CAMBRIDGE, MAâ€“Itâ€™s been a pretty stellar decade so far in the worldâ€™s largest democracy. The economy is growing atÂ nearly 9% a year, GDP per capita has nearly doubled, and its largest multinationals are on a globalÂ feeding frenzy, gobbling up anything they can get their rupees on.
FromÂ steel makersÂ andÂ aluminum manufacturersÂ toÂ fabled liquor empiresÂ and Britainâ€™s belovedÂ Tetley Tea, corporate India is expanding aggressively in its quest to unseat Japan and China, Asiaâ€™s two incumbent economic powers. Perhaps not surprisingly, capitalism suits the former British colony well â€” at leastÂ in the aggregateÂ â€” and with the birth ofÂ the worldâ€™s cheapest carÂ andÂ a play for Fordâ€™s premium European business, Tata looks set to usher in a new era of Indian industrial leadership.
It isnâ€™t just that the Nano will cost a symbolic 1 lakh (US$2500) , or that its 33 horsepower engine will reach speeds of 65 miles an hour, or that transportation in India will be revolutionized in ways that inventors of theÂ Segway only dreamed. More important than the car itself is its underlyingÂ raison dâ€™etre: the emergence of Indiaâ€™sswelling middle class, set to grow from 50 million today to nearly 600 million by 2025. Following similar demographic and economic trends in China, these first-generation middle class consumers will fuel the next cycle of global economic growth for automobiles, electronics, mass media, food, and pretty much everything else weâ€™ve come to take for granted over the last fifty years.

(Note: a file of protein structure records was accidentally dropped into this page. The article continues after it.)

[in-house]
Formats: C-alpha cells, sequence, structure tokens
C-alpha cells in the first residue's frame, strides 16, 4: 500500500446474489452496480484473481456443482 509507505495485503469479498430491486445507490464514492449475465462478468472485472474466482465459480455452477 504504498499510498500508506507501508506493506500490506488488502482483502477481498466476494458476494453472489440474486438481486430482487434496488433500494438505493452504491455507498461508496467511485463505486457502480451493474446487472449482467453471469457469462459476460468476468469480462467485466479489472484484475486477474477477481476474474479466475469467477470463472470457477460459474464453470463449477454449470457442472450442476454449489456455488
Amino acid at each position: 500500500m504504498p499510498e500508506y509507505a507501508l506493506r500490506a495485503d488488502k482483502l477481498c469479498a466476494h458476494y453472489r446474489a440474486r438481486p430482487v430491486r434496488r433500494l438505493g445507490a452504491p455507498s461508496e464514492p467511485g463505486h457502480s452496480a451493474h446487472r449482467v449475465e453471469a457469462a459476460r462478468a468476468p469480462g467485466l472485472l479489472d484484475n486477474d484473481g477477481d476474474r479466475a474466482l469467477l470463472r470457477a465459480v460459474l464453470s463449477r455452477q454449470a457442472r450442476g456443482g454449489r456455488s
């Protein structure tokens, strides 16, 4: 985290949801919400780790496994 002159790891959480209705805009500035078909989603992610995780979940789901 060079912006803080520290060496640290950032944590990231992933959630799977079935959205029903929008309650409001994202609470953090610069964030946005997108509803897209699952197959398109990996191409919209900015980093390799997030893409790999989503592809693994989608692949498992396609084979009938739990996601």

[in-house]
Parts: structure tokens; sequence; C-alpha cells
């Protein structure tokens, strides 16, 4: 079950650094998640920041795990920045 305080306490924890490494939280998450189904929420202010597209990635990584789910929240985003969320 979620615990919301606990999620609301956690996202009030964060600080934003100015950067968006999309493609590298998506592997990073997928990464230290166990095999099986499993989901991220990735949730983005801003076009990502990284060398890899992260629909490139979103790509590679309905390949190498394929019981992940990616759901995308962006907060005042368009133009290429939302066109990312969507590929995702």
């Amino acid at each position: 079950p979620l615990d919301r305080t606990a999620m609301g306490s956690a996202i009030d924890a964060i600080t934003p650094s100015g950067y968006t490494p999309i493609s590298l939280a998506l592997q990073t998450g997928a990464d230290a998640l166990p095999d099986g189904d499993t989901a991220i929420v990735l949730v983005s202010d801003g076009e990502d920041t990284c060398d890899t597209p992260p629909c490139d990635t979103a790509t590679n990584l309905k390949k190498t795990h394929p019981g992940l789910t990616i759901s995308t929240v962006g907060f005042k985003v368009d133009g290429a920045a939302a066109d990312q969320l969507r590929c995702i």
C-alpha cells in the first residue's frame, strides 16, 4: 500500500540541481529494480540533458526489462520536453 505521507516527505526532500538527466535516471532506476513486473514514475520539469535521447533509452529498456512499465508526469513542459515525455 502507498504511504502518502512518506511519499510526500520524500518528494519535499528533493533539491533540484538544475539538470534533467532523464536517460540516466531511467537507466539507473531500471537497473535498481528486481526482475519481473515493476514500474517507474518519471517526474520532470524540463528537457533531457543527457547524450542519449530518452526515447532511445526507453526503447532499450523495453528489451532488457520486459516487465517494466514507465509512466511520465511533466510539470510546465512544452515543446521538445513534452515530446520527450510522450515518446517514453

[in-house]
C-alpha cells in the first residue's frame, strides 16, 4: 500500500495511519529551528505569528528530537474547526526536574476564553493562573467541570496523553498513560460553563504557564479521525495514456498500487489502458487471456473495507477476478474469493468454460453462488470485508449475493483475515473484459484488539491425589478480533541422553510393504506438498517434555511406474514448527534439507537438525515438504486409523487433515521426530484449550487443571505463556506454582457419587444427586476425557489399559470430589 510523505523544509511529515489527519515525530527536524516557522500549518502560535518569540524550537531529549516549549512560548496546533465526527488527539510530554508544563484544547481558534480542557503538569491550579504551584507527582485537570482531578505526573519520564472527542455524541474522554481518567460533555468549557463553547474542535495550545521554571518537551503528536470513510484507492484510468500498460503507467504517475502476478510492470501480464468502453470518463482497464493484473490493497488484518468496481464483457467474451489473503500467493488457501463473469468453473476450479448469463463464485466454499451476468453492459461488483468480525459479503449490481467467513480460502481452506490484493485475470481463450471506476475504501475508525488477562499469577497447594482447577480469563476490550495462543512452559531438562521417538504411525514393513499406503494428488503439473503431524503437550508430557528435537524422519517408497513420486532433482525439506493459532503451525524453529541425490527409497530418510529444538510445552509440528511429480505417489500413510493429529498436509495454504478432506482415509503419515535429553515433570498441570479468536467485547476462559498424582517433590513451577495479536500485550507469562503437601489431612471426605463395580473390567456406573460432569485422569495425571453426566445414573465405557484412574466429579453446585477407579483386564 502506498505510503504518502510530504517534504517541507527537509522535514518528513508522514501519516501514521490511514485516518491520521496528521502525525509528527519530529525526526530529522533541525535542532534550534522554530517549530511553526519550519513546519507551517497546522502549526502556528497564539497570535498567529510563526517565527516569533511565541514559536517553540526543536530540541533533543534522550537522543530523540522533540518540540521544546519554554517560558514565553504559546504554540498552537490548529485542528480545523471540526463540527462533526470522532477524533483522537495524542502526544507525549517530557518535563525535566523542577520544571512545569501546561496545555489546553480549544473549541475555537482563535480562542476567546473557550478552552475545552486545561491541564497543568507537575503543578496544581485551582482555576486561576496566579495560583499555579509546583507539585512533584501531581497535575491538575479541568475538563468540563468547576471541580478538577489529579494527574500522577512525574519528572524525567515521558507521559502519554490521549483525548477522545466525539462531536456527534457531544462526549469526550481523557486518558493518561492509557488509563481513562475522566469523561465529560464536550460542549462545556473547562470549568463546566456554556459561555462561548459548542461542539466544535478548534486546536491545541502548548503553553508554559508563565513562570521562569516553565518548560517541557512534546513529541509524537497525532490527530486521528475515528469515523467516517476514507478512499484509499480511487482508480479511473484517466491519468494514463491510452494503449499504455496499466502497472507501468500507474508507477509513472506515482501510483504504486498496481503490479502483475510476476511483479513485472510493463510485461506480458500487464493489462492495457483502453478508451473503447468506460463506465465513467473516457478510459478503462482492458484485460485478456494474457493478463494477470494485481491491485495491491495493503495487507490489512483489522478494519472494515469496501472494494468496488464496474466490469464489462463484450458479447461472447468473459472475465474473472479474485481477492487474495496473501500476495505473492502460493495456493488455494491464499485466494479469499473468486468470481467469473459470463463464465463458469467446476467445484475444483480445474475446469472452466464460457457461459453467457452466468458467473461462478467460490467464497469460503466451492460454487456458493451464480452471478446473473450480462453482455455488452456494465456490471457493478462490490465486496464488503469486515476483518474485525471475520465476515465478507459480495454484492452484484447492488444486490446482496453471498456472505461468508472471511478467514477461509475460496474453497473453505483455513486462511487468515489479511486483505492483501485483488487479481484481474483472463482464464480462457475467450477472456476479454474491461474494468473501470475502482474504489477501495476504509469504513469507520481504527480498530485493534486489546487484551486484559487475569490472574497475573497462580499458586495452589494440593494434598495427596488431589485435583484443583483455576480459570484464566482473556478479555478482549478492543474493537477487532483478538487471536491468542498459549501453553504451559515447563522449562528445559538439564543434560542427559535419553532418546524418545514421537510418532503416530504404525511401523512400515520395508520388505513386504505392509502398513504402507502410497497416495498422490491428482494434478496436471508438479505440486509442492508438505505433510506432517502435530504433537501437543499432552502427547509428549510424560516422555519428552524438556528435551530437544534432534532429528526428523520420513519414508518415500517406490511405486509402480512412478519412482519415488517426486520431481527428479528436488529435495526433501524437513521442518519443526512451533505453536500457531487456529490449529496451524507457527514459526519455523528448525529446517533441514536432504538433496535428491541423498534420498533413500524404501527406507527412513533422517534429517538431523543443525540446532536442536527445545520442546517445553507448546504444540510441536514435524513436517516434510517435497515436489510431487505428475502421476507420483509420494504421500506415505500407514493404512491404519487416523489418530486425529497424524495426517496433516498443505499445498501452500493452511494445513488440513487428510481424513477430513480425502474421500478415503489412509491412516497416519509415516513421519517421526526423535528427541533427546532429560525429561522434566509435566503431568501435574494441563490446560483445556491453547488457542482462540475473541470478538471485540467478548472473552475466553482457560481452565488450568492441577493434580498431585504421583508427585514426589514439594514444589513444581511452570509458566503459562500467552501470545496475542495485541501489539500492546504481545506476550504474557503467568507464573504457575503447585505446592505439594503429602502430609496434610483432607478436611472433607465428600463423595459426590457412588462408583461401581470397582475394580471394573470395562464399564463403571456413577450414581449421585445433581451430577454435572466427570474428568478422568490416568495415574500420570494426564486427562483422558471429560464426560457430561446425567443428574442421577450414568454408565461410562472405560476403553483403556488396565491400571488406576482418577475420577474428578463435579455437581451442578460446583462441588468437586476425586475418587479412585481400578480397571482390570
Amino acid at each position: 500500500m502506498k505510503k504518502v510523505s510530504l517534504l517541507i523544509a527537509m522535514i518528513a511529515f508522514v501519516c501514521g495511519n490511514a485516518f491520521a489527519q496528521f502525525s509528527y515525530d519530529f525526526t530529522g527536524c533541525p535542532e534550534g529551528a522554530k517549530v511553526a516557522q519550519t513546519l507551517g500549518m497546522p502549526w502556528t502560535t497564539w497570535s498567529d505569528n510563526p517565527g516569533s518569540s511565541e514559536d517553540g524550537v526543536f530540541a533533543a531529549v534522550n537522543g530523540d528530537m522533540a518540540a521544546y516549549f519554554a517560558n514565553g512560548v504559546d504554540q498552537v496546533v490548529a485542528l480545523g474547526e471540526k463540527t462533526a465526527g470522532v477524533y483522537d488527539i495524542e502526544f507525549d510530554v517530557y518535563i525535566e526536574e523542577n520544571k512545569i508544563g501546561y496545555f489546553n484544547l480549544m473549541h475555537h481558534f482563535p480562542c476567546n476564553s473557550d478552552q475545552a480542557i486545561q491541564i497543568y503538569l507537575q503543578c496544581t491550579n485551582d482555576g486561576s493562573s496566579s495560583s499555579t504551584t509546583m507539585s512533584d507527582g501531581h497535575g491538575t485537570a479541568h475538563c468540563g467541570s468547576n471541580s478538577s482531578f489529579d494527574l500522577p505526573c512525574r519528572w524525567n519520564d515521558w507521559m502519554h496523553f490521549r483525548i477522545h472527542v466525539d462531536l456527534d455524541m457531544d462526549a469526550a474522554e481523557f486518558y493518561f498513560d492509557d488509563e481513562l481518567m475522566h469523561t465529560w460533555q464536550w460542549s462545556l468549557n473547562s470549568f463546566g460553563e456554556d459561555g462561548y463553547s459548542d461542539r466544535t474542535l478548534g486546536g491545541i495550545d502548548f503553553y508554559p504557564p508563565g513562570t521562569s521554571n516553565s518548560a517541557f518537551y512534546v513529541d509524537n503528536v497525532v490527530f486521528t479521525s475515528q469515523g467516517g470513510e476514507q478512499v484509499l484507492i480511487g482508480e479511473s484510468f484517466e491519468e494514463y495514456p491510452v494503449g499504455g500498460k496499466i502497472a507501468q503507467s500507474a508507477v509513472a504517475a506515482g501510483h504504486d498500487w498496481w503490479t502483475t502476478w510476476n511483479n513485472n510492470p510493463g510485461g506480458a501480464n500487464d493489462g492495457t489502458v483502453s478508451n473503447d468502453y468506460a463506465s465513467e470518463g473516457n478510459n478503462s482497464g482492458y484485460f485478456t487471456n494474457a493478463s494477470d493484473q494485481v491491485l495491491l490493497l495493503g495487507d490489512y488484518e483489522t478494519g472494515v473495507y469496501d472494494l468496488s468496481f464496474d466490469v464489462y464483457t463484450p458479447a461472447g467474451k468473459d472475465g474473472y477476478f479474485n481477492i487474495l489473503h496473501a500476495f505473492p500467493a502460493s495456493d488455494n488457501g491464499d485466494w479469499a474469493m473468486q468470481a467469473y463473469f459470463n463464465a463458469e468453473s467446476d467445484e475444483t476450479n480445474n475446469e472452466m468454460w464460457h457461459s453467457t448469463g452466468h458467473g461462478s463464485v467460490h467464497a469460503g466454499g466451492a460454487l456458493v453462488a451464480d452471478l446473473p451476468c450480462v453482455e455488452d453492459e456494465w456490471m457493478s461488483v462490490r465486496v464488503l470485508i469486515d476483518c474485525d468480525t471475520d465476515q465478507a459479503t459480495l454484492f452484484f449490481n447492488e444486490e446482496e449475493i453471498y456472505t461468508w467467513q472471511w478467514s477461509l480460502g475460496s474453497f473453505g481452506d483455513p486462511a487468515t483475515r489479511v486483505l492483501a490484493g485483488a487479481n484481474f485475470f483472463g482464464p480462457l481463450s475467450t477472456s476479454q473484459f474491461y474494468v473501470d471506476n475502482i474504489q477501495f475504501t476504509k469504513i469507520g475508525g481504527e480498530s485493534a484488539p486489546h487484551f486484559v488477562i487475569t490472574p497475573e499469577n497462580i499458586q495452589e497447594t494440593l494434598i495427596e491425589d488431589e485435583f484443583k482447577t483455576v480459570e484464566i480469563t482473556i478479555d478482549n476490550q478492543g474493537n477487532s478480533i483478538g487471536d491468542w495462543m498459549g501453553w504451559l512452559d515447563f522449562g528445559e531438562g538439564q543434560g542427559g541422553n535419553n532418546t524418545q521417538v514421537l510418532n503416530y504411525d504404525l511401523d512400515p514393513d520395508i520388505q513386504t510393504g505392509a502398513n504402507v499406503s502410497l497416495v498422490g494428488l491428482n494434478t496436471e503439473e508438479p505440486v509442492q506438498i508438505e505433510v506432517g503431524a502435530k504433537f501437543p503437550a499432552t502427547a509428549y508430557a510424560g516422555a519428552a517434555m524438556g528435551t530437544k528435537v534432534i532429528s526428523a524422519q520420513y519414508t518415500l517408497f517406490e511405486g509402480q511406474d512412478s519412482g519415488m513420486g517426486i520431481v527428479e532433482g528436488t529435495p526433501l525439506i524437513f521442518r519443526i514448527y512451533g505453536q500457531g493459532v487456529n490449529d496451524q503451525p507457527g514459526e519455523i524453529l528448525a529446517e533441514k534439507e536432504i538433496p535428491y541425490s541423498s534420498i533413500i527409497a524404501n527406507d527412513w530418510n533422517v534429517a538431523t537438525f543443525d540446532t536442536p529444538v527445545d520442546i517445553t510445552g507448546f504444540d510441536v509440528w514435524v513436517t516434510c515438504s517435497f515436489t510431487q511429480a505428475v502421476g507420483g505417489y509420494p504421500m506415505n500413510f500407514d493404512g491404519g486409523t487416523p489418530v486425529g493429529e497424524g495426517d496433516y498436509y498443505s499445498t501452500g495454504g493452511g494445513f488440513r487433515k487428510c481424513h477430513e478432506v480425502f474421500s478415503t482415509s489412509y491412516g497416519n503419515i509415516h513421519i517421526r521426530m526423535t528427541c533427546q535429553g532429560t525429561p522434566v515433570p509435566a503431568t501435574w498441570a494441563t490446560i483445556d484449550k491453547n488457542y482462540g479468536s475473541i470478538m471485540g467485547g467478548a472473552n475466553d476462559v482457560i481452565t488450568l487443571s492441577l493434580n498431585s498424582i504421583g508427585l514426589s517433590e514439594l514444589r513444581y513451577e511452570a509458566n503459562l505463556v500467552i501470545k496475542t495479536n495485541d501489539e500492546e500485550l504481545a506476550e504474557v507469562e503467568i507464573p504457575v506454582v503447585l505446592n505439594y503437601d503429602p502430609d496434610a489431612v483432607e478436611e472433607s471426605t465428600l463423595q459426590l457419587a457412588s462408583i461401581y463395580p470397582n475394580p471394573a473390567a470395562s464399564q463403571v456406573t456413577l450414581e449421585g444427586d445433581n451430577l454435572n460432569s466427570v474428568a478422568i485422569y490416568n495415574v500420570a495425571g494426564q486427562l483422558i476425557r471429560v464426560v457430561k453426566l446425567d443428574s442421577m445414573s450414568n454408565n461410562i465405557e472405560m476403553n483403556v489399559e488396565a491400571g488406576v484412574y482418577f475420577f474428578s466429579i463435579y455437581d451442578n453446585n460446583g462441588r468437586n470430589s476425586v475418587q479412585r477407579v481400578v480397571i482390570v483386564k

The story isnâ€™t all roses, but the challenges of sustainable and responsible economic development are slowly being addressed. Technological advances in agriculture, structural advances in micro-finance and micro-capitalism, infrastructural developments within and between major urban centres, and demographic trends will continue to fuel investment and innovation across the continent.
That said, for those of us living in the peaceful economic bosom of the G8, Indiaâ€™s latest foray into industrial design and manufacturing could spell the beginning of the end of heavy industry in Western markets, and fuel the push to reinvent the economies of the developed world. Traditionally, systemic shifts of this magnitude involvedÂ sizeable labour migrationsÂ and ultimately some measure ofÂ political instability.
One can only hope that Canadian policymakers â€” particularly in auto-dependent Ontario â€” are students of economic history and move to educate and innovate away from their 20th century manufacturing addictions before the knowledge-based industries of the future are too far out of reach.